Kouya no Tenshidomo (Miriam) manga review

If you read enough shoujo, you  might have come across a manga named “Miriam” by Kyoko Hikawa. If you do a little digging around, though, you will realize there is no such manga named Miriam in Japanese. The fan-translators took three series: Kouya no Tenshidomo, Jikan wo Tomete Matteite and Sorenari ni Romantic, wiped out their titles and renamed them all Miriam after the main character.

That’s why you’ll see some places list it as a 7-volume manga, even though it’s actually 3 for Kouya (or two if you buy the bigger Hakusensha edition), 3 for Jikan and 1 for Sorenari. MangaSync did a good job with the translation and editing otherwise, but this was a really unnecessary, unwise and uncalled for change on their part, so I hope other fan groups never followed suit.

Now that we’ve got that all cleared up, what is Miriam Kouya no Tenshidomo all about? It’s a shoujo manga set in the Wild West that follows the adventures of a plucky, precocious 8-year old named Miriam as she tries to protect her beautiful adoptive mother Grace from the attentions of the slimy, cowardly Mr. Harnbag.

Kouya no Tenshidomo Miriam coverAt least that’s the manga Kyoko Hikawa set out to write, but then her mistake was introducing three young men first, Card, Joel and Douglas, and having them do the bulk of the work in getting things done. Hikawa set out to make a manga with a strong female character who was also a child, and I still think it could have been done, but she wrote the story in such a way that the guys had no choice but to take center stage with Miriam playing a mainly supporting role – or even getting in the way through her stubborn recklessness – and Grace being all but completely useless.

But that’s okay, as long as the manga is good. Is it? Well it has a lot of things going for it. The unusual setting for a shoujo is one. I haven’t read much manga set in the Wild West, much less shoujo, so that’s a start. The child heroine in the midst of adults is also quite rare. They usually tend to be paired with other children.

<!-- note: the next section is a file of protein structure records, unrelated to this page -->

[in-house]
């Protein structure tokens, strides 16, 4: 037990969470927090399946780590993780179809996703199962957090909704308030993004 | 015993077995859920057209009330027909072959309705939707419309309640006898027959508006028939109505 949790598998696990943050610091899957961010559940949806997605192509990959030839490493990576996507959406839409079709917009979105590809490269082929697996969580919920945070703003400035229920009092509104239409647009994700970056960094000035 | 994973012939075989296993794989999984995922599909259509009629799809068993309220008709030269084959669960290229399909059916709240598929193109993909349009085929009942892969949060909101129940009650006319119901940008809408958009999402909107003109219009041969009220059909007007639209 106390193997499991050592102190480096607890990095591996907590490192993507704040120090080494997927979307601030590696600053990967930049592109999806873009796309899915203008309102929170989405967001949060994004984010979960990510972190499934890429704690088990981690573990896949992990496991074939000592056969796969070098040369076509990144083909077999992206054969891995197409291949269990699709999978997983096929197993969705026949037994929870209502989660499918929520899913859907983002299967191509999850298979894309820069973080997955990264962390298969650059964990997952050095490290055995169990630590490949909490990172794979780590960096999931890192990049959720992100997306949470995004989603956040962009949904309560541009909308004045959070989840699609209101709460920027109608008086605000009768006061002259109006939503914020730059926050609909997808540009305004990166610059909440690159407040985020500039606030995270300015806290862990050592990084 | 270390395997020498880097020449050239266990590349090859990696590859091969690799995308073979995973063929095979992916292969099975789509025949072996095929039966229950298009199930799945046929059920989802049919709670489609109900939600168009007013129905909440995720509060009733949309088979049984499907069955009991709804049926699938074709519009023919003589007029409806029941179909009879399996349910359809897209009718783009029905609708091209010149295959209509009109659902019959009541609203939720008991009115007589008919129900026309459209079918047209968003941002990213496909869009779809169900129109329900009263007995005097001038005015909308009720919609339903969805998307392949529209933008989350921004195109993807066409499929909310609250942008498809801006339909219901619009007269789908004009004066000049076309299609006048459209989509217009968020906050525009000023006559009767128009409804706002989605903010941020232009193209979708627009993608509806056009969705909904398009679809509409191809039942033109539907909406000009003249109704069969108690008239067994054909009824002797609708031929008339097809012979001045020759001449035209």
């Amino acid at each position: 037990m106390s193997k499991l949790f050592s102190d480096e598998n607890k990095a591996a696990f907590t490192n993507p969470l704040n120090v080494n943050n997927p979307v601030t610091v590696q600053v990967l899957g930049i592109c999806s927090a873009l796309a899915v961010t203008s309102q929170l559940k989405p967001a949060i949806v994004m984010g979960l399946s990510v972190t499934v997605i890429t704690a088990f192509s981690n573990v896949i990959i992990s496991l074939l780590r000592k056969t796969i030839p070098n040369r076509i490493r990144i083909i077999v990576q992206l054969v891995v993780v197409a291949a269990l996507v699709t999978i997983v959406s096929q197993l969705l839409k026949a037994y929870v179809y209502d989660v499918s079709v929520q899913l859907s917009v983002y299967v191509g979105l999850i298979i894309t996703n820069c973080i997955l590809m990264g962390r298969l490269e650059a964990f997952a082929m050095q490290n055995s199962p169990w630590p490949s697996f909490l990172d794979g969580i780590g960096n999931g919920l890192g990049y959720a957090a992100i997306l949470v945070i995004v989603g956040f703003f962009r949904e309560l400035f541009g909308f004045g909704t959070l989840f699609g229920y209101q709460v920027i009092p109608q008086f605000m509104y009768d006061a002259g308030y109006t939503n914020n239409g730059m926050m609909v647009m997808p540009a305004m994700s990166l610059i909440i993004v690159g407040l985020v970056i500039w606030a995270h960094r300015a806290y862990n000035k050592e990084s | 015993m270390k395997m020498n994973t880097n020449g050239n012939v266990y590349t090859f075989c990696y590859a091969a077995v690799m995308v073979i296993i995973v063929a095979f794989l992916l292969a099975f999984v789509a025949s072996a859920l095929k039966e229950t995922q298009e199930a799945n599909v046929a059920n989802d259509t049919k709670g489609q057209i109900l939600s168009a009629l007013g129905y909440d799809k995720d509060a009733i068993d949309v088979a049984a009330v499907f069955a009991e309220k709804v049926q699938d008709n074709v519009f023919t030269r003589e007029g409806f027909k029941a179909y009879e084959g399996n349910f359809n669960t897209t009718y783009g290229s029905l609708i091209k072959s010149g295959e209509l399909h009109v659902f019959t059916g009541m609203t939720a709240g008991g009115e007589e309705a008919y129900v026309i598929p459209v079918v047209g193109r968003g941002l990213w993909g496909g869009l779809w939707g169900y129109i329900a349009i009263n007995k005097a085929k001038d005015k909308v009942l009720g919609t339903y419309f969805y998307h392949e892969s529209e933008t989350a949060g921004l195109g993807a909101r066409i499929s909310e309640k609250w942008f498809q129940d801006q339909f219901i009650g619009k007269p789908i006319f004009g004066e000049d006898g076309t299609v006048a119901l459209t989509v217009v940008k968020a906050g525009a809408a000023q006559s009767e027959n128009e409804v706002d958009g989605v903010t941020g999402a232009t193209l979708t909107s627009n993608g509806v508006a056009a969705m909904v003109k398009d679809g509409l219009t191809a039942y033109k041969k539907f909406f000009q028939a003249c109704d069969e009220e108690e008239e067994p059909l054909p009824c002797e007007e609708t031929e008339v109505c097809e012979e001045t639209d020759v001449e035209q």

Kouya no Tenshidomo also has a fair amount of action without actually being violent. This is a bit of a spoiler, but deaths are extremely rare, even in situations where you would expect there to be a few deaths. Obviously the good guys want to avoid becoming murderers, but the bad guys seem to have inexplicably bad aim while also managing to avoid hitting any innocent passersby. Thanks to that the manga manages to have a very feel-good atmosphere to it, which I like.

The art is neat but nice-looking. Nothing too special, and I did think Hikawa could have done more with the backgrounds and signs and stuff to make the series seem more “Wild Westy” but it turns out she was sick for a while when she wrote it so I guess she did her best. Either way the action is easy to follow, the story is short and well-told – this is the bad guy, these are the good guys, here’s what we’re gonna do. It’s a short satisfying experience and well worth the read for people who like unusual shoujos.

Except! The fly in the ointment! Spoilers follow for romantic developments…

The relationship between Douglas and Miriam starts too soon! She’s only 8 years old, for goodness’ sake! I can buy an 8-year old having a crush on an older teen, but WHY ON EARTH is he falling in love with her at that tender age? She’s 8, and she’s drawn even younger!

miriam03_131

But she’s 8 years old now!!

Stop that, you pedo! So there were a lot of really creepy scenes with Douglas thinking about how much he wanted to see Miriam and vice versa and on and on and on. It made the 2nd and 3rd volumes a little uncomfortable to read because I was just thinking “Help!! Police!!” all the time.

At least the two sequel series Jikan wo Tomete matteite and Sorenari ni Romantic deal with Miriam and Douglas’s relationship at a more sensible age. It’s not the age gap that’s the problem, after all. It’s that she’s only 8 years old!!! I think the author had been reading too much Thorn Birds when she wrote that subplot in. Please don’t write anything like this ever again, Kyoko Hikawa, kthxbye.

Long story short, Kouya no Tenshidomo is a short, light read as long as you don’t mind that the lead male is a pedophile. It’s still a nice change from the usual (the rest of the manga is a change from shoujo series I mean, not the pedo hero being a change from non-pedo heroes) so give it a try if you get the chance.

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